It is claimed by the appellant, and was so held by the Court of Criminal Appeals, that the provisions of the charter in question are in violation of the following section of the Constitution of Texas: "All qualified electors of the State, as herein described, who shall have resided for six months immediately preceding an election within the limits of any city or incorporated town, shall have the right to vote for mayor and all other elective officers; but in all elections to determine the expenditure of money or assumption of debt, only those shall be qualified to vote who pay taxes on property in said city or incorporated town." Art. 6, sec. 3, State Constitution.

Before proceeding to the examination of the question we will state a few general principles of interpretation and construction which are applicable to this case. The Constitution of this State distributes the powers of government thus: "those which are legislative to one, those which are executive to another, and those which are judicial to another; and no person or collection of persons being of one of the departments, shall exercise any power properly attached to either of the others, except in instances herein expressly permitted." Constitution, art. 2. Article 3, section 1, of the Constitution, is in this language: "The legislative power of this State shall be vested in a Senate and House of Representatives, which together shall be held to be the Legislature of the State of Texas." This language vests in the Legislature all legislative power which the people possessed unless limited by some other provision of the Constitution.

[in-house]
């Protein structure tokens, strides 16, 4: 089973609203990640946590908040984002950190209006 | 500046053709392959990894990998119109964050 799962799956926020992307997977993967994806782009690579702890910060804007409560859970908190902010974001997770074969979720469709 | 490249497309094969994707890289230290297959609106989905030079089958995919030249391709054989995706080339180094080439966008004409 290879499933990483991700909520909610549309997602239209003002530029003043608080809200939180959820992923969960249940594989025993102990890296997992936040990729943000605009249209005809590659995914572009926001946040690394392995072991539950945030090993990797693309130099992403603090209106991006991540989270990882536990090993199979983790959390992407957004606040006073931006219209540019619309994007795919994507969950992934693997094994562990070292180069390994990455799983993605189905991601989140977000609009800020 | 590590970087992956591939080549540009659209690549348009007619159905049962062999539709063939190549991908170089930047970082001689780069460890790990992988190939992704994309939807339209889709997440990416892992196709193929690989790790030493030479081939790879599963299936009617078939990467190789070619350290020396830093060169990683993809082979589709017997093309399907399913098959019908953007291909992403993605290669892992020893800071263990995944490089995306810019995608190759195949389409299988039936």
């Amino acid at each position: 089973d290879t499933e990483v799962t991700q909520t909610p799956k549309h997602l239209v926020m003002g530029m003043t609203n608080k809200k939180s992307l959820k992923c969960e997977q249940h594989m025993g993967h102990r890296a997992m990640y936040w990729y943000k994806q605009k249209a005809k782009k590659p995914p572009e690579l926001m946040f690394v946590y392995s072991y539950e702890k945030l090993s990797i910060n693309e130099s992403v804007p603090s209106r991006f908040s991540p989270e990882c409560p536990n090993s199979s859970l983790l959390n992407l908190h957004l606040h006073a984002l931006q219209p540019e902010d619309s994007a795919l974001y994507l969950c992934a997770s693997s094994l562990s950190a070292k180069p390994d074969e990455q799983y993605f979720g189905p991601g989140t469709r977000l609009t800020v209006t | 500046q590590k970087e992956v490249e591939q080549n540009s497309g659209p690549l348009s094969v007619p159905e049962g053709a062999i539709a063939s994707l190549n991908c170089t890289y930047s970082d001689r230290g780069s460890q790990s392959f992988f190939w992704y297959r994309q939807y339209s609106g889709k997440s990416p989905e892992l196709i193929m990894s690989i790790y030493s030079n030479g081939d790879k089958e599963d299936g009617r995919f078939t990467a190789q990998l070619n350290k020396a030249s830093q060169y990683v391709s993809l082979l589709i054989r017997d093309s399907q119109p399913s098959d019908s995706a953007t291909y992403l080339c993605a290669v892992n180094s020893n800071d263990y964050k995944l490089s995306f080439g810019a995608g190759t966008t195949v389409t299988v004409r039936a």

Each legislator is required to take the official oath prescribed by the Constitution, which pledges him to discharge his duty in conformity with that instrument. The enactment by the Legislature of the charter of Galveston involved the consideration by each member of both houses and the Governor of the question now before us, that is, each must have determined that the bill did not violate the Constitution of the State of Texas in any particular. A court has no power to review the action of the legislative department of the government, but when called upon to administer a law enacted by it, must, in the discharge of its duty, determine whether that law is in conflict with the Constitution, which is superior to any enactment that the Legislature may make; but in the examination of such a question we must bear in mind, that, except in the particulars wherein it is restrained by the Constitution of the United States, the legislative department may exercise all legislative power which is not forbidden expressly or by implication by the provisions of the Constitution of the State of Texas. Lytle v. Halff, 75 Tex. 132; Harris County v. Stewart, 91 Tex. 143; Cooley, Const. Lim., 200, 201. If there be doubt as to the validity of the law it is due to the co-ordinate branch of the government that its action should be upheld and its decision accepted by the judicial department. In his work on Constitutional Limitations, page 218, Mr. Cooley says: "The question whether a law be void for its repugnancy to the Constitution is at all times a question of much delicacy, which ought seldom, if ever, to be decided in the affirmative in a doubtful case. The court, when impelled by duty to render such a judgment, would be unworthy of its station could it be unmindful of the solemn obligation which that station imposes; but it is not on slight implication and vague conjecture that the Legislature is to be pronounced to have transcended its powers, and its acts to be considered void. The opposition between the Constitution and the law should be such that the judge feels a clear and strong conviction of their incompatibility with each other."